(7) Fugitive Emissions Components—which includes requirements to perform monthly audio, visual and olfactory inspections and quarterly leak detection and repair (LDAR) inspections. LDAR inspections can be performed using an optical gas imaging camera, a Method 21 gas analyzer or other approved methods. For LDAR programs at unconventional natural gas well sites and remote pigging stations, there is an option to track the number of leaking components and reduce the inspection frequency to the Federally required semiannual increment if less than 2% of components are found to be leaking in two consecutive inspections. If 2% or more of components are found to be leaking at the reduced frequency, the LDAR returns to the quarterly schedule.
(8) Controllers—which includes a requirement that electric controllers be installed where electricity is available onsite. For sites where electricity is not available onsite, the Federal requirements from 40 CFR Part 60, Subpart OOOOa must be met.
(9) Pumps—which includes a requirement that electric pumps be installed where electricity is available onsite. For sites where electricity is not available onsite, the Federal requirements from 40 CFR Part 60, Subpart OOOOa must be met. There are also recordkeeping requirements for pumps that are not subject to 40 CFR Part 60, Subpart OOOOa.
(10) Control Devices—which includes the Federal requirements from 40 CFR Part 60, Subpart OOOOa. The only modification of these requirements is that if the option to monitor combustion zone temperature is chosen instead of stack testing an enclosed flare or other combustion device, the combustion zone temperature must be 1,600°F to ensure a 98% methane destruction efficiency.
(11) Pigging Operations—which includes the requirements to install a liquids drain in pig receiver chambers, to route emissions from a high-pressure pig launcher or receiver to a low-pressure vessel or line, a control threshold requirement of 200 tpy of methane, 2.7 tpy VOC, 0.5 tpy of a single HAP or 1.0 tpy of total HAP, and a control efficiency requirement of 98% if any of the stated thresholds are exceeded.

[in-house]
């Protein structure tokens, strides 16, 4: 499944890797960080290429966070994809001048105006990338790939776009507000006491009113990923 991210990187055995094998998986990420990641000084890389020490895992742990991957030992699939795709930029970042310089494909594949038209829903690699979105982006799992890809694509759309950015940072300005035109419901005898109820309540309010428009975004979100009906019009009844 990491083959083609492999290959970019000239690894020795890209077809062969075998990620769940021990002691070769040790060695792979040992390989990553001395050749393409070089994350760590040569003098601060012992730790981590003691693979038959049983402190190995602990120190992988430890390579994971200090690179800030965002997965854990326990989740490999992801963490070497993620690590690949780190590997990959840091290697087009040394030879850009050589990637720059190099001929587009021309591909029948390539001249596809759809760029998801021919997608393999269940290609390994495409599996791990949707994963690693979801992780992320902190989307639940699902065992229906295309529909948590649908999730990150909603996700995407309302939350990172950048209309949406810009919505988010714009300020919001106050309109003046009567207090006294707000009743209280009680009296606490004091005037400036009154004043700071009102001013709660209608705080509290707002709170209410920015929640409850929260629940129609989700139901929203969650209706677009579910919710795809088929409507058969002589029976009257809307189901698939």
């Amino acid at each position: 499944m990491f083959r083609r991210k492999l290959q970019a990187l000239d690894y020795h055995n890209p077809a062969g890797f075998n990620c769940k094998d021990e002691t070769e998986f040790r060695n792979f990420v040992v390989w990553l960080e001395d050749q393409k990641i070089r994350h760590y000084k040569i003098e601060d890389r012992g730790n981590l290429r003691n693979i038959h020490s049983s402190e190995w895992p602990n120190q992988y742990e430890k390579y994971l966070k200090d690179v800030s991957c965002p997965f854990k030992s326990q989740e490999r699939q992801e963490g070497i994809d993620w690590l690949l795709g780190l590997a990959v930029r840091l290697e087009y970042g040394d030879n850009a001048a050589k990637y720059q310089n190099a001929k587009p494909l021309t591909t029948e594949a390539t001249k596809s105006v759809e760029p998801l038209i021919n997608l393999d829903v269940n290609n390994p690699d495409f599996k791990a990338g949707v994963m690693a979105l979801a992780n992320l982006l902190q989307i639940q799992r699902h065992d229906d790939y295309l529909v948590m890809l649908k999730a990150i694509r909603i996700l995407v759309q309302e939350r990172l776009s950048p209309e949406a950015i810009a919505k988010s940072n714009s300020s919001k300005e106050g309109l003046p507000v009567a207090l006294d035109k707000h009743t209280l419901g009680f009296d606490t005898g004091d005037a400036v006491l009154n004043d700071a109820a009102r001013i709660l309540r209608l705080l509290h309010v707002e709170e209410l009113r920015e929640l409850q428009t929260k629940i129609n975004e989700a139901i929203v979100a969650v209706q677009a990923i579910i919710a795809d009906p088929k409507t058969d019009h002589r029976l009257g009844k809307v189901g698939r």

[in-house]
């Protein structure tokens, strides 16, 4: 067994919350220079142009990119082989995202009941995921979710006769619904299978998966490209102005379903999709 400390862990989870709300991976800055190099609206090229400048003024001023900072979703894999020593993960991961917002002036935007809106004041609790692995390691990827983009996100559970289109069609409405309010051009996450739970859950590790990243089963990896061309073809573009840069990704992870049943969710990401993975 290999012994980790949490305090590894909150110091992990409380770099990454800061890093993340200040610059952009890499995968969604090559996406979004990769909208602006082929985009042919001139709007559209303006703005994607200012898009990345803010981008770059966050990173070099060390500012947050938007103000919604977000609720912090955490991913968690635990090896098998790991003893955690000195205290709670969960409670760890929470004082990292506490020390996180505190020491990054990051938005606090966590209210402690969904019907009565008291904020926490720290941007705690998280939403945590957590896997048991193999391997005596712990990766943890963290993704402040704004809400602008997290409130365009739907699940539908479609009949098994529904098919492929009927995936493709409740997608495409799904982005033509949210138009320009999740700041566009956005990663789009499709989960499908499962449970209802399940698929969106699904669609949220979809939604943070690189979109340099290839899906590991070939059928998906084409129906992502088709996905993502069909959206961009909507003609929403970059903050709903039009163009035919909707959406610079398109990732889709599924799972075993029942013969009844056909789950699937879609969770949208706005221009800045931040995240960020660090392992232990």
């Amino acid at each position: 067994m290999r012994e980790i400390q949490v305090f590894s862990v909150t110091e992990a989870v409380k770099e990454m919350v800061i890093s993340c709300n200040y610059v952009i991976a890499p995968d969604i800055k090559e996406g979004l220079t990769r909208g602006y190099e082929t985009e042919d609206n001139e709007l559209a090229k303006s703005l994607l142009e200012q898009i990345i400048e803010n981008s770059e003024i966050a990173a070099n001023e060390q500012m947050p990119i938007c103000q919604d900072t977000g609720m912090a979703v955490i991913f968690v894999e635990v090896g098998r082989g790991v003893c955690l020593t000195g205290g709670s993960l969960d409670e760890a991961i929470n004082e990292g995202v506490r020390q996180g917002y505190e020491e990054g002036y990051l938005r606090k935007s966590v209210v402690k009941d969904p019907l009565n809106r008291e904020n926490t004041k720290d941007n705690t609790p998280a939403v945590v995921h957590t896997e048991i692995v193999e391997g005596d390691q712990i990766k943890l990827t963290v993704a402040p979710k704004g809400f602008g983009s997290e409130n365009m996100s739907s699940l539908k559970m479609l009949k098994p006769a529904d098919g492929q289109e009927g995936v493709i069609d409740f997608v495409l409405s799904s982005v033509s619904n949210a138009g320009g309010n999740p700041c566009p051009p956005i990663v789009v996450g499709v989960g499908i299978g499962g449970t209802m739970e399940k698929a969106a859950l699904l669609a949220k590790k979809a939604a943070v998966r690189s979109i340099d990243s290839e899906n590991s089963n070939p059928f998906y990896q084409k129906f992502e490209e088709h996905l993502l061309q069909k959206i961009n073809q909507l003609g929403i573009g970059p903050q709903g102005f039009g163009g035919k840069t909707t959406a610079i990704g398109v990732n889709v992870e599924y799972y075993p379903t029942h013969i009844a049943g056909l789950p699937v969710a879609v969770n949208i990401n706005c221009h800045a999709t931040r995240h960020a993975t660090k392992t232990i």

The proposed GP-5A also includes the following additional requirements:
(1) Well Drilling and Hydraulic Fracturing Operations—which includes requirements to notify the Department at least 24 hours prior to the beginning of either type of operation and ensuring that engines used during the operation meet the applicable nonroad engine standards. Records of engine usage are required to facilitate emissions calculations.
(2) Well Completion Operations—which includes the Federal requirements from 40 CFR Part 60, Subpart OOOOa. This includes the requirement to perform a reduced emissions completion, also known as Green Completion, to notify the Department at least 24 hours prior to the beginning of flowback and to keep records of the duration of flowback and the disposition of gas during the flowback period.
(3) Wellbore Liquids Unloading Operations—which includes a requirement that an operator remain onsite for the duration of a manual unloading operation.
The proposed GP-5 also includes the following additional requirements:
(1) Stationary Natural Gas-Fired Combustion Turbines—which includes a BAT requirement for turbines rated above 1,000 hp to meet emission limits for NOx, CO, NMNEHC and PM.
(2) Centrifugal Compressors—which includes the Federal requirements from 40 CFR Part 60, Subpart OOOOa, except that the required control efficiency is 98%. There are also recordkeeping requirements for centrifugal compressors that are not subject to 40 CFR Part 60, Subpart OOOOa.
The general permits include emission limits, testing, monitoring, recordkeeping and reporting requirements designed to keep the facility operating within all applicable State and Federal air quality requirements. The general permits also include the fee required to authorize the construction and operation of sources. The term for general permit is 5 years and authorization can be renewed before the expiration date.
The Department proposes to make changes to the Air Quality Permits Exemption List under 25 Pa. Code § 127.14(a)(8) (relating to exemptions), Category Nos. 35 and 38; under 25 Pa. Code § 127.14(a)(9), Category No. 16; and under the Trivial Activities provision, Category No. 40.
These documents are available on the Department's Bureau of Air Quality web site at http://www.dep.pa.gov/Business/Air/BAQ/Permits/Pages/GeneralPermits.aspx and by contacting Frank Zarefoss, P.O. Box 8468, Harrisburg, PA 17105, (717) 787-4325 or email@example.com.
The Department must receive comments no later than May 15, 2018. Commentators are encouraged to submit comments using the Department's eComment system at www.ahs.dep.pa.gov/eComment or by e-mail to firstname.lastname@example.org. Comments submitted by facsimile will not be accepted. Comments, including comments submitted by e-mail, must include the originator's name and address. Written comments may be mailed to the Policy Office, Department of Environmental Protection, Rachel Carson State Office Building, P.O. Box 2063, Harrisburg, PA 17105-2063.
[Pa.B. Doc. No. 18-502. Filed for public inspection March 30, 2018, 9:00 a.m.]